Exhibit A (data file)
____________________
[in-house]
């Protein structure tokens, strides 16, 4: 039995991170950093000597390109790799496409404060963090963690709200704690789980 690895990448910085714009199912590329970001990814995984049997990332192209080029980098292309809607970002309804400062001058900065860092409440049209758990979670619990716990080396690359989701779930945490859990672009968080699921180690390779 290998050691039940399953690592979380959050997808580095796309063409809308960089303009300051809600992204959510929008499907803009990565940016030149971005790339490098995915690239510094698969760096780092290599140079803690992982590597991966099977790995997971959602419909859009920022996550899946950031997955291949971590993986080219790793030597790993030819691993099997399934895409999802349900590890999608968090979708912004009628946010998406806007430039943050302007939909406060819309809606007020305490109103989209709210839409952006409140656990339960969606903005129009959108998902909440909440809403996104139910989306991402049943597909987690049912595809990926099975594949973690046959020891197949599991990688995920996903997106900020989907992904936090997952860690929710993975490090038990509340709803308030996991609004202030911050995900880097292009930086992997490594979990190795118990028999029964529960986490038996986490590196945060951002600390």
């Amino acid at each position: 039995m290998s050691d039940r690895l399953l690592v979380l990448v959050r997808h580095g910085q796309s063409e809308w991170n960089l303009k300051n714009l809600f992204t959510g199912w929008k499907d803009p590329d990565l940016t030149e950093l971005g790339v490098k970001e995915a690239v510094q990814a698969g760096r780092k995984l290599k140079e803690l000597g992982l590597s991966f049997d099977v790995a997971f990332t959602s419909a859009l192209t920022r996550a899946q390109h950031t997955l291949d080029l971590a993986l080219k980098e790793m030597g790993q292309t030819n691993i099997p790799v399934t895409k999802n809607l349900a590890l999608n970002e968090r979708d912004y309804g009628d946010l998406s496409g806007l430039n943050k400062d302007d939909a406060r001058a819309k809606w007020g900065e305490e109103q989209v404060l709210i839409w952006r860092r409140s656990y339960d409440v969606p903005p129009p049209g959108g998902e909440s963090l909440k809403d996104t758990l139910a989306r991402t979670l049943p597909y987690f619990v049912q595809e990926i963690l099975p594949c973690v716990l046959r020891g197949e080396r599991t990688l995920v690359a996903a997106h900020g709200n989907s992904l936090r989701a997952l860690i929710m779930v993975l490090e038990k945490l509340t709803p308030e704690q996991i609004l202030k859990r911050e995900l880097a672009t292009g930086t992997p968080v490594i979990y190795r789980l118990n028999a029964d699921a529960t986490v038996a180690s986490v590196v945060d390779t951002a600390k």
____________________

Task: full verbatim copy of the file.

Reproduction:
[in-house]
């Protein structure tokens, strides 16, 4: 039995991170950093000597390109790799496409404060963090963690709200704690789980 690895990448910085714009199912590329970001990814995984049997990332192209080029980098292309809607970002309804400062001058900065860092409440049209758990979670619990716990080396690359989701779930945490859990672009968080699921180690390779 290998050691039940399953690592979380959050997808580095796309063409809308960089303009300051809600992204959510929008499907803009990565940016030149971005790339490098995915690239510094698969760096780092290599140079803690992982590597991966099977790995997971959602419909859009920022996550899946950031997955291949971590993986080219790793030597790993030819691993099997399934895409999802349900590890999608968090979708912004009628946010998406806007430039943050302007939909406060819309809606007020305490109103989209709210839409952006409140656990339960969606903005129009959108998902909440909440809403996104139910989306991402049943597909987690049912595809990926099975594949973690046959020891197949599991990688995920996903997106900020989907992904936090997952860690929710993975490090038990509340709803308030996991609004202030911050995900880097292009930086992997490594979990190795118990028999029964529960986490038996986490590196945060951002600390």
């Amino acid at each position: 039995m290998s050691d039940r690895l399953l690592v979380l990448v959050r997808h580095g910085q796309s063409e809308w991170n960089l303009k300051n714009l809600f992204t959510g199912w929008k499907d803009p590329d990565l940016t030149e950093l971005g790339v490098k970001e995915a690239v510094q990814a698969g760096r780092k995984l290599k140079e803690l000597g992982l590597s991966f049997d099977v790995a997971f990332t959602s419909a859009l192209t920022r996550a899946q390109h950031t997955l291949d080029l971590a993986l080219k980098e790793m030597g790993q292309t030819n691993i099997p790799v399934t895409k999802n809607l349900a590890l999608n970002e968090r979708d912004y309804g009628d946010l998406s496409g806007l430039n943050k400062d302007d939909a406060r001058a819309k809606w007020g900065e305490e109103q989209v404060l709210i839409w952006r860092r409140s656990y339960d409440v969606p903005p129009p049209g959108g998902e909440s963090l909440k809403d996104t758990l139910a989306r991402t979670l049943p597909y987690f619990v049912q595809e990926i963690l099975p594949c973690v716990l046959r020891g197949e080396r599991t990688l995920v690359a996903a997106h900020g709200n989907s992904l936090r989701a997952l860690i929710m779930v993975l490090e038990k945490l509340t709803p308030e704690q996991i609004l202030k859990r911050e995900l880097a672009t292009g930086t992997p968080v490594i979990y190795r789980l118990n028999a029964d699921a529960t986490v038996a180690s986490v590196v945060d390779t951002a600390k």